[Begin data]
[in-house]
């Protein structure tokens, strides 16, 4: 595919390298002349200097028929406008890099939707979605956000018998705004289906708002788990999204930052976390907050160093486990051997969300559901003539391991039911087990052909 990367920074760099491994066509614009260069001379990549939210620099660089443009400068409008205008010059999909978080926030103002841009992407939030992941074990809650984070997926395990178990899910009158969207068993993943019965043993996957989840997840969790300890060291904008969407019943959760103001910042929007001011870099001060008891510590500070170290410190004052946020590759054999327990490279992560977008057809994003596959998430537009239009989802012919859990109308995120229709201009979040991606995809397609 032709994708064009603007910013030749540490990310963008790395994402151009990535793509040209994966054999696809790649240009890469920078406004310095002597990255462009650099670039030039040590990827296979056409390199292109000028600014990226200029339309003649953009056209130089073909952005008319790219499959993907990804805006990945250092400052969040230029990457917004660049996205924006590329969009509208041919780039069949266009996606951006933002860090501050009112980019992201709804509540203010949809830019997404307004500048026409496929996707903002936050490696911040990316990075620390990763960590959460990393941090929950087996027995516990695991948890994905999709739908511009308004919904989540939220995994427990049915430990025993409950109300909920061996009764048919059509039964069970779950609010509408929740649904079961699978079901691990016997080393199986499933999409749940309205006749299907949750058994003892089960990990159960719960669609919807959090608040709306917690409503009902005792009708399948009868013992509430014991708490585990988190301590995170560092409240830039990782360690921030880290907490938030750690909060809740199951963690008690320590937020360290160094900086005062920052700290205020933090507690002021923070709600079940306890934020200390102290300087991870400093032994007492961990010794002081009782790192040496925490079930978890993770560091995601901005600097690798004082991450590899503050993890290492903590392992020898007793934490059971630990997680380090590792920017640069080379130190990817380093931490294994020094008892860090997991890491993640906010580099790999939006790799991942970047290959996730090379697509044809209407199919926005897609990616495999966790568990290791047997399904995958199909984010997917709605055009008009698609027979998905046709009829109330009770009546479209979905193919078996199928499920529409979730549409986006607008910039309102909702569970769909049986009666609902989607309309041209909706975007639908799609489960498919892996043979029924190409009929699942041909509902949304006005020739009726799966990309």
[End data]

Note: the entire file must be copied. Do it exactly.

[in-house]
């Protein structure tokens, strides 16, 4: 595919390298002349200097028929406008890099939707979605956000018998705004289906708002788990999204930052976390907050160093486990051997969300559901003539391991039911087990052909 990367920074760099491994066509614009260069001379990549939210620099660089443009400068409008205008010059999909978080926030103002841009992407939030992941074990809650984070997926395990178990899910009158969207068993993943019965043993996957989840997840969790300890060291904008969407019943959760103001910042929007001011870099001060008891510590500070170290410190004052946020590759054999327990490279992560977008057809994003596959998430537009239009989802012919859990109308995120229709201009979040991606995809397609 032709994708064009603007910013030749540490990310963008790395994402151009990535793509040209994966054999696809790649240009890469920078406004310095002597990255462009650099670039030039040590990827296979056409390199292109000028600014990226200029339309003649953009056209130089073909952005008319790219499959993907990804805006990945250092400052969040230029990457917004660049996205924006590329969009509208041919780039069949266009996606951006933002860090501050009112980019992201709804509540203010949809830019997404307004500048026409496929996707903002936050490696911040990316990075620390990763960590959460990393941090929950087996027995516990695991948890994905999709739908511009308004919904989540939220995994427990049915430990025993409950109300909920061996009764048919059509039964069970779950609010509408929740649904079961699978079901691990016997080393199986499933999409749940309205006749299907949750058994003892089960990990159960719960669609919807959090608040709306917690409503009902005792009708399948009868013992509430014991708490585990988190301590995170560092409240830039990782360690921030880290907490938030750690909060809740199951963690008690320590937020360290160094900086005062920052700290205020933090507690002021923070709600079940306890934020200390102290300087991870400093032994007492961990010794002081009782790192040496925490079930978890993770560091995601901005600097690798004082991450590899503050993890290492903590392992020898007793934490059971630990997680380090590792920017640069080379130190990817380093931490294994020094008892860090997991890491993640906010580099790999939006790799991942970047290959996730090379697509044809209407199919926005897609990616495999966790568990290791047997399904995958199909984010997917709605055009008009698609027979998905046709009829109330009770009546479209979905193919078996199928499920529409979730549409986006607008910039309102909702569970769909049986009666609902989607309309041209909706975007639908799609489960498919892996043979029924190409009929699942041909509902949304006005020739009726799966990309």